The web site, Caledonia Hilltreks details my ascents of the Munros, Corbetts, Grahams and New Donalds all of which are above 2000 feet. This blog will contain an account of my ascents of the hills below this height as and when they are climbed.

Tuesday, 19 July 2011

Tap O'Noth, Rhynie.

Tap O'Noth

Tap O’Noth, Rhynie. Section 21A.
Height – 563 metres. Map – OS Landranger 37.
Climbed - 14 July 2011. Time taken – 1.5 hours.
Distance – 5 kilometres. Ascent – 300 metres.
Trip Report Details:

Earlier in the day I was in Duftown climbing The Convals with a plan to return via Rynie to add the Sub 2000 Marilyn, Tap O’Noth, to my day’s tally.
As I approached Rhynie, on the A941 Dufftown Road, an obvious sign indicated the route to the car park, which was up a narrow road. On leaving my vehicle I continued along this track which soon came to an end just beyond a stile. A short section of grassy path, which was a bit overgrown, was followed before I reached a new deer fence with appropriate gates. Beyond, the hillside was a bit of a mess as the gorse had been cut down but I later realised the reason for this was that tree planting was in progress and this accounted for the new fencing and gates.
I walked along the hard packed muddy vehicle track, which ran alongside this new fence, until I came to a second set of gates where I changed direction and followed another vehicle track uphill, still within the confines of the fenced off area. This led to a further set of gates and beyond the open hillside.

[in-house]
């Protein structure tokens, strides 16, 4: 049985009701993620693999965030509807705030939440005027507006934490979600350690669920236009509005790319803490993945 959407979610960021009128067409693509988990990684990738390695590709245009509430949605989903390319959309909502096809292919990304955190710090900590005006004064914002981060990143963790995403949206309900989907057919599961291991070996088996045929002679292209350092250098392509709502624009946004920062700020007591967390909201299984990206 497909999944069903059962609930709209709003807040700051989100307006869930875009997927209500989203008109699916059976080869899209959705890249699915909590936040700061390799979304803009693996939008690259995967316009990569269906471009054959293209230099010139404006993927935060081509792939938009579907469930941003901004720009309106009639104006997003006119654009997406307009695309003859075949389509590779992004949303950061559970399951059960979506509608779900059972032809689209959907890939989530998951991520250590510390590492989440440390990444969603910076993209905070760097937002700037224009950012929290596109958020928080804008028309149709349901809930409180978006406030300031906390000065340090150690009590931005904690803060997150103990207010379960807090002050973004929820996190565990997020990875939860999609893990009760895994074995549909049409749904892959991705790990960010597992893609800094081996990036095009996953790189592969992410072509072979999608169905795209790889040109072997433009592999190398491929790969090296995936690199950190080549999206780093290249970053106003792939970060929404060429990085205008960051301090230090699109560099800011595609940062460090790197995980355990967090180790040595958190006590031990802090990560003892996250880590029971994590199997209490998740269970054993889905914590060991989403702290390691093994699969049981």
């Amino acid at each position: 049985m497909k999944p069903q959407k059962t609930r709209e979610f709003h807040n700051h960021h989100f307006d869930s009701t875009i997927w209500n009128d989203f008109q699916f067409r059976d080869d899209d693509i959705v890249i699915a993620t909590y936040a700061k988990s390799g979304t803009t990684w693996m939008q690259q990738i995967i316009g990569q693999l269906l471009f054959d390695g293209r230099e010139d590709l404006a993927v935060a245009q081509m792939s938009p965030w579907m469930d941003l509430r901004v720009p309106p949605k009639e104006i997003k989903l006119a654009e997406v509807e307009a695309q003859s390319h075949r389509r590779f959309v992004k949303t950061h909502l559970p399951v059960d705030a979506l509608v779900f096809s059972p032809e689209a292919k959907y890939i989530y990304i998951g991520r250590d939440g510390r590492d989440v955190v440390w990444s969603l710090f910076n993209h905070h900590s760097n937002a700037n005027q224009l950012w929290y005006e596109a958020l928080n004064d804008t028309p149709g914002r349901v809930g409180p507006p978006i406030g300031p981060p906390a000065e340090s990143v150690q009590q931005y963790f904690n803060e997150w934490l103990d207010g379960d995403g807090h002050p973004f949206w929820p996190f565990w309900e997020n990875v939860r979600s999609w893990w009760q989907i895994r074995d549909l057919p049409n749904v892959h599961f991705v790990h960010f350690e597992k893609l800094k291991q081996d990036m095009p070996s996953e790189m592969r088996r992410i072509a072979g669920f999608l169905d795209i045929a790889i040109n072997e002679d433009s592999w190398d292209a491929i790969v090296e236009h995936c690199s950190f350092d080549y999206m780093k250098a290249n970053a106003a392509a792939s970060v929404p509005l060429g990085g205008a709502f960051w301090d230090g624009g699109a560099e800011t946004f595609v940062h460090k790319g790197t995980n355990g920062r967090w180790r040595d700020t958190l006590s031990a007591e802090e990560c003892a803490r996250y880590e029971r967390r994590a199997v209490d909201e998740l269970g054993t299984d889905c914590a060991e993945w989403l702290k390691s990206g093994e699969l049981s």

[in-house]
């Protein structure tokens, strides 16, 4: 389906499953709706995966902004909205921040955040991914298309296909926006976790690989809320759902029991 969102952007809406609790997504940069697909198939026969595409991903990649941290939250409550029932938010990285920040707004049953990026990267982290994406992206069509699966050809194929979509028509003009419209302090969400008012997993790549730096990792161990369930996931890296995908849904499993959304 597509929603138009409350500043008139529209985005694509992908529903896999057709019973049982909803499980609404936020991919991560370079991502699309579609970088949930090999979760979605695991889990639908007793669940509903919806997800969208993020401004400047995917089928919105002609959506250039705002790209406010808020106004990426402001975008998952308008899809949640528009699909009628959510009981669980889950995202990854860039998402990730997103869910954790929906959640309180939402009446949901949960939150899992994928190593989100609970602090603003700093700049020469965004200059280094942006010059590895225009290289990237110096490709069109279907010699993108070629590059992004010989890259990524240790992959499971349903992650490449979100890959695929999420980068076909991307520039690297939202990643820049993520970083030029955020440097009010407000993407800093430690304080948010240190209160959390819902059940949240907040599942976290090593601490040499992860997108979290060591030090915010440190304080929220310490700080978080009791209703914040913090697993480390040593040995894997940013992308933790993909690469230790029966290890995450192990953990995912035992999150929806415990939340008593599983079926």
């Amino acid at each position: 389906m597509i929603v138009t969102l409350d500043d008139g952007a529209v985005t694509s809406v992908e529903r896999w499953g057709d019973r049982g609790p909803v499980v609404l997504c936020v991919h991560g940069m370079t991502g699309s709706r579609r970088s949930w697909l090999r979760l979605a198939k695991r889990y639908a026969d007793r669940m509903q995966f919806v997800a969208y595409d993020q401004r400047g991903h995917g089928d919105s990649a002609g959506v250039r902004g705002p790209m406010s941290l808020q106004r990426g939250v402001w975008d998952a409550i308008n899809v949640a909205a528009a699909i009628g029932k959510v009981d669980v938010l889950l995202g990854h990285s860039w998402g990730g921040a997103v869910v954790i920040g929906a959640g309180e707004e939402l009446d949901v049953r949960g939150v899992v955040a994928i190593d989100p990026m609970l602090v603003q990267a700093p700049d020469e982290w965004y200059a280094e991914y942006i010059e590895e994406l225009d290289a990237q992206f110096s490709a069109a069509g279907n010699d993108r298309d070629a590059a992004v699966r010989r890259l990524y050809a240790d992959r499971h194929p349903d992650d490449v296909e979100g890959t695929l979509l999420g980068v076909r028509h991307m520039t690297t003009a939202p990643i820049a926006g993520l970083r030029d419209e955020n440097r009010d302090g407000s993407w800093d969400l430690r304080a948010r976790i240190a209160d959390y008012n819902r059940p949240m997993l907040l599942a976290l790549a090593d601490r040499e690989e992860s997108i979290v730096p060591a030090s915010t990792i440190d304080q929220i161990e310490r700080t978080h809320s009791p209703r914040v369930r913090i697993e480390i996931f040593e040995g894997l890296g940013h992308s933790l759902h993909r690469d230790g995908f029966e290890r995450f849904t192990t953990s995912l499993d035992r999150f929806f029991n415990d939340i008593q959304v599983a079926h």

The ground steepened but a vehicle track, which had been improved in sections, led up the hillside then round the south side of the hill, just below the summit. From here I could see Rhynie and across the Aberdeenshire farmland to Bennachie. As the track swung round to the east side of Tap O’Noth I had views of the Hill of Noth and the town of Huntly. It was at this point that I entered the summit area, an old fort. I followed a path to the trig point and onto the actual summit, located beside a concrete plinth.
I returned to the trig point to eat my lunch. While seated there, looking out over the surrounding countryside, I was contemplating what an ideal location it was for a fort with its extensive views in all directions.
After my contemplations and lunch I returned to my car by the ascent route.

Photos taken on walk.

Sunday, 17 July 2011

Little and Meikle Conval, Dufftown.

Meikle Conval

Little Conval and Meikle Conval, Dufftown. Section 21A.
Height – 552 and 571 metres. Map – OS Landranger 28.
Climbed - 14 July 2011. Time taken – 2.75 hours.
Distance – 9.5 kilometres. Ascent – 515 metres.
Trip Report Details:

The plan had been to go out at the weekend, but with a forecast of wind and rain, this was abandoned for better midweek conditions. It was a sunny morning when I set off for Dufftown and on arrival parked in their Golf Club car park on the B9009 Tomintoul road. Parking here may not always be possible, especially in the evenings and at weekends, but on my arrival the car park was almost empty.
I walked south along the B9009 for around 300 metres before following a vehicle track up the side of the forest and a field, passing a game bird enclosure. The track improved when it joined the one coming in from Home Farm, that section of track not showing on my map. Work had obviously been carried out in the area with new fencing, gates and an upgrading of the track which left a bit of a scar but once the vegetation grows some of the disturbance should be concealed.
The improvement in the track came to a halt at the bealach beside Glach-en-ronack, where I had intended climbing Little Conval from. A path led up the south side of this hill on a direct route crossing a vehicle track several times as it took on an easier gradient. The path skirted the summit so I climbed to the top, marked by a few stones. Thereafter I returned to the path and followed it to the trig point on the north side of the hill where I sat in the sun taking in the views towards Rothes, Ben Aigan and below me to the village of Dufftown.